I love back-to-school season. The thrill of buying new pens, fresh books ready to be cracked open, and possibility hanging in the air. I’m a nerd, and I’ll own it. Give me a gift card to Staples, and I’m a happy woman.
Since becoming a mom of school-age kids, the season has turned bittersweet.
That first day at school drop-off always hits me hard. As I watch my babies walk away, I get that lump in my throat as all the feelings rush in: “Will they find their classrooms? Does he remember his multiplication tables? Will he have a friend to sit with at lunch? Please, God, let him go another year without noticing girls…”
While summer can be exhausting and I’m ready for the change of pace, this mama bird struggles to let go. Summertime allows me to keep my four boys tucked up pretty tight under my wing. I hear their conversations. I know what they watch and how they spend their time.
But during the school year, they spend 7 hours a day that go largely unaccounted for. My first instinct is to push and pry, to ask 1,539 questions the minute they walk through the door. But no matter how many questions I ask or responses I get, their school life comes to me only in bits and pieces.
The back-to-school season puts me face to face with the reality that my kids can’t stay nestled nearby.
Babies were born to the leave the nest. I get to care for them and love them and nuzzle them while they’re young. But in the grand scope of life, our nest is just the jumping off point.
In my work with college students, I’ve seen what happens when mama bird hovers. They produce pseudo-adults who can’t do their own laundry, manage money, or even know who they are apart from their parents. Often, they don’t make it through their first year out. I don’t want that for my kids. I want them to be strong, capable, confident, God-seeking young men.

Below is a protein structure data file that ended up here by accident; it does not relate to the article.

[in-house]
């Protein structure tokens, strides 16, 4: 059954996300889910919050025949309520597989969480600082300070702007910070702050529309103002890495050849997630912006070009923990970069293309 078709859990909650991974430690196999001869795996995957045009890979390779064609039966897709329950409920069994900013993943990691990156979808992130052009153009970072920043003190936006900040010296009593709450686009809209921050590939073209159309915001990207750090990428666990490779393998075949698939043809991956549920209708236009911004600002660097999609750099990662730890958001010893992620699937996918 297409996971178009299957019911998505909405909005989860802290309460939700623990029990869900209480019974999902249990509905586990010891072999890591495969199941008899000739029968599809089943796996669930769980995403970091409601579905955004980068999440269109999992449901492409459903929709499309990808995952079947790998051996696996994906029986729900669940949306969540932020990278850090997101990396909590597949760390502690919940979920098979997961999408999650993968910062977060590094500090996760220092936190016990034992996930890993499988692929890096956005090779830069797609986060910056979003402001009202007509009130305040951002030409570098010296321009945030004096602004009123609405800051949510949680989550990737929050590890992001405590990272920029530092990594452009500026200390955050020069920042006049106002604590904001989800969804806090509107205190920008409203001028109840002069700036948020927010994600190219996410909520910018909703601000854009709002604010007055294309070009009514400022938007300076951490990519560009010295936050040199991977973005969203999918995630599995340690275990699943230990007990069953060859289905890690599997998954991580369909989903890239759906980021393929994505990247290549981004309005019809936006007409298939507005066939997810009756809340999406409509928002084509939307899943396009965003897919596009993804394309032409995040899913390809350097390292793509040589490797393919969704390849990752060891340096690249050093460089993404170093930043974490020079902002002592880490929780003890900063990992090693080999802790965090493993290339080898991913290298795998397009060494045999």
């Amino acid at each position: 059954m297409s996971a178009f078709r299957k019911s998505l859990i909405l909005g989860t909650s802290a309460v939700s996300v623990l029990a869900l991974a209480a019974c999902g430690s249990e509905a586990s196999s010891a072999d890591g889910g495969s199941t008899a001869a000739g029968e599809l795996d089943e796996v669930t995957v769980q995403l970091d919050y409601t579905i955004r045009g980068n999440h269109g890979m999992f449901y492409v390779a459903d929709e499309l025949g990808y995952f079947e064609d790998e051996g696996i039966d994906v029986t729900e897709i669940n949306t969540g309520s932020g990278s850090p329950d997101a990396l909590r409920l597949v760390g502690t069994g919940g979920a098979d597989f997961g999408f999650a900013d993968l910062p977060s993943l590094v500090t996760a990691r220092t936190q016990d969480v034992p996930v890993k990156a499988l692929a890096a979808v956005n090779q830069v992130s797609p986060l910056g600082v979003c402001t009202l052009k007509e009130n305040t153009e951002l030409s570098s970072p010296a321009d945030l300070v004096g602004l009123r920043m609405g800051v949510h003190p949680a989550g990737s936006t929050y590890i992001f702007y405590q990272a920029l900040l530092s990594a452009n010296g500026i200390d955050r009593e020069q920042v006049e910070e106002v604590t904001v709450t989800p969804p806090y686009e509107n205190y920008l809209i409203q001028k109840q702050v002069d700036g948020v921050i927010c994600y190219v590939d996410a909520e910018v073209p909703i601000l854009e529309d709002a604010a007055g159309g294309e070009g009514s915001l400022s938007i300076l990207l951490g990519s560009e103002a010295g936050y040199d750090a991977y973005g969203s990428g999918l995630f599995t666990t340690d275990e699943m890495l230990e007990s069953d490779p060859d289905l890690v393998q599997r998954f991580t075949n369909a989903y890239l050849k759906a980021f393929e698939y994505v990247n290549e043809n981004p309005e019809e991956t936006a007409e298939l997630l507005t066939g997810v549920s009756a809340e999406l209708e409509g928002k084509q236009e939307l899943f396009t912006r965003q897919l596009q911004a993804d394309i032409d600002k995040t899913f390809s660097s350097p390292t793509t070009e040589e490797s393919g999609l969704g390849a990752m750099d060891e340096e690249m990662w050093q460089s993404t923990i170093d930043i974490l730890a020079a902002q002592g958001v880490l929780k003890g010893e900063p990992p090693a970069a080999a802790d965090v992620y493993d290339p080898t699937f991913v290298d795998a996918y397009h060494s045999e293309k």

But independent adults don’t just happen.
Beginning with that first day of kindergarten, I must encourage my kids toward independence from me and dependence on God. When I want to swoop in, to email the teacher asking for hourly updates or tell that kid on the playground what’s up, I must resist. I must see past my son’s five-year-old self and release him into the man he will become.
What that first day of school does for me is set things right. It reminds me that their lives—now and in the future—are not mine. Armed with superhero backpacks and pencils and a God who is there when I’m not, they are ready. While I will most certainly head to the nearest Starbucks to drown my sorrows in dirty chai lattes, I don’t chase after them. I let them walk away, laughing with classmates and walking through those double doors without looking back.